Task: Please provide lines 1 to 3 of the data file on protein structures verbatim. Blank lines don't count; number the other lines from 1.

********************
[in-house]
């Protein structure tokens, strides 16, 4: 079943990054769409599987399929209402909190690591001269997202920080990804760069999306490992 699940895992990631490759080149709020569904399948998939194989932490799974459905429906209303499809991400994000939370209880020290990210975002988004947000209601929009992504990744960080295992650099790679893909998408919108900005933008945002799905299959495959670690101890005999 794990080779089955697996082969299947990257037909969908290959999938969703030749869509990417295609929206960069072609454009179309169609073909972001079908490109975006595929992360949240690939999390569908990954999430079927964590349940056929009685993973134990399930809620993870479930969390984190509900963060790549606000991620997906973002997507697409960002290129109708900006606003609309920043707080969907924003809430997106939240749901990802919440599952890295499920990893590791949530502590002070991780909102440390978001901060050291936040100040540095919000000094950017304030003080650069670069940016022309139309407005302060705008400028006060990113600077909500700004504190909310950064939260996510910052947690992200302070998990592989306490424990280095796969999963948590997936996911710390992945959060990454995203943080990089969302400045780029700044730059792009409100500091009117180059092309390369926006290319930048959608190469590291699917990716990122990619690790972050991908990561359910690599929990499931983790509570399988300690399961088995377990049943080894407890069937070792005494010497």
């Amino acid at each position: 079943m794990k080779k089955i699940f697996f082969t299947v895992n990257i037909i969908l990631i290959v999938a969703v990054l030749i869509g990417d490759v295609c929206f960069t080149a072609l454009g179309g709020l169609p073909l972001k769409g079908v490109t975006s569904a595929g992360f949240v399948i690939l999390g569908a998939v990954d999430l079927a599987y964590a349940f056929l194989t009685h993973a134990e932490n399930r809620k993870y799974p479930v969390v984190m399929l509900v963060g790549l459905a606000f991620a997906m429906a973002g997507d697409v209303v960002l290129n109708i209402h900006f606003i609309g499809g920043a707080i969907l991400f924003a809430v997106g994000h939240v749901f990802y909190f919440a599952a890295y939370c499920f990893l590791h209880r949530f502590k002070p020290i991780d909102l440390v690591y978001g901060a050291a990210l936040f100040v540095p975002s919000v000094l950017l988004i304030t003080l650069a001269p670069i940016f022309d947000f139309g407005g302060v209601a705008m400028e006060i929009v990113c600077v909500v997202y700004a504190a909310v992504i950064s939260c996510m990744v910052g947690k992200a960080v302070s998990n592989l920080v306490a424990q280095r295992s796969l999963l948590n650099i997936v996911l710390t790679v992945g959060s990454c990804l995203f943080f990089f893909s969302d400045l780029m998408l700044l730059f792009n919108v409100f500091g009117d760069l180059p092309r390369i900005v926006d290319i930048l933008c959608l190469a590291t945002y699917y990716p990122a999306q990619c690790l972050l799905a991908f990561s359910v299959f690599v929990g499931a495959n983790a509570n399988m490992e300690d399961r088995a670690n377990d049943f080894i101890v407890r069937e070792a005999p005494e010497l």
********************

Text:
[in-house]
């Protein structure tokens, strides 16, 4: 079943990054769409599987399929209402909190690591001269997202920080990804760069999306490992 699940895992990631490759080149709020569904399948998939194989932490799974459905429906209303499809991400994000939370209880020290990210975002988004947000209601929009992504990744960080295992650099790679893909998408919108900005933008945002799905299959495959670690101890005999 794990080779089955697996082969299947990257037909969908290959999938969703030749869509990417295609929206960069072609454009179309169609073909972001079908490109975006595929992360949240690939999390569908990954999430079927964590349940056929009685993973134990399930809620993870479930969390984190509900963060790549606000991620997906973002997507697409960002290129109708900006606003609309920043707080969907924003809430997106939240749901990802919440599952890295499920990893590791949530502590002070991780909102440390978001901060050291936040100040540095919000000094950017304030003080650069670069940016022309139309407005302060705008400028006060990113600077909500700004504190909310950064939260996510910052947690992200302070998990592989306490424990280095796969999963948590997936996911710390992945959060990454995203943080990089969302400045780029700044730059792009409100500091009117180059092309390369926006290319930048959608190469590291699917990716990122990619690790972050991908990561359910690599929990499931983790509570399988300690399961088995377990049943080894407890069937070792005494010497």
């Amino acid at each position: 079943m794990k080779k089955i699940f697996f082969t299947v895992n990257i037909i969908l990631i290959v999938a969703v990054l030749i869509g990417d490759v295609c929206f960069t080149a072609l454009g179309g709020l169609p073909l972001k769409g079908v490109t975006s569904a595929g992360f949240v399948i690939l999390g569908a998939v990954d999430l079927a599987y964590a349940f056929l194989t009685h993973a134990e932490n399930r809620k993870y799974p479930v969390v984190m399929l509900v963060g790549l459905a606000f991620a997906m429906a973002g997507d697409v209303v960002l290129n109708i209402h900006f606003i609309g499809g920043a707080i969907l991400f924003a809430v997106g994000h939240v749901f990802y909190f919440a599952a890295y939370c499920f990893l590791h209880r949530f502590k002070p020290i991780d909102l440390v690591y978001g901060a050291a990210l936040f100040v540095p975002s919000v000094l950017l988004i304030t003080l650069a001269p670069i940016f022309d947000f139309g407005g302060v209601a705008m400028e006060i929009v990113c600077v909500v997202y700004a504190a909310v992504i950064s939260c996510m990744v910052g947690k992200a960080v302070s998990n592989l920080v306490a424990q280095r295992s796969l999963l948590n650099i997936v996911l710390t790679v992945g959060s990454c990804l995203f943080f990089f893909s969302d400045l780029m998408l700044l730059f792009n919108v409100f500091g009117d760069l180059p092309r390369i900005v926006d290319i930048l933008c959608l190469a590291t945002y699917y990716p990122a999306q990619c690790l972050l799905a991908f990561s359910v299959f690599v929990g499931a495959n983790a509570n399988m490992e300690d399961r088995a670690n377990d049943f080894i101890v407890r069937e070792a005999p005494e010497l």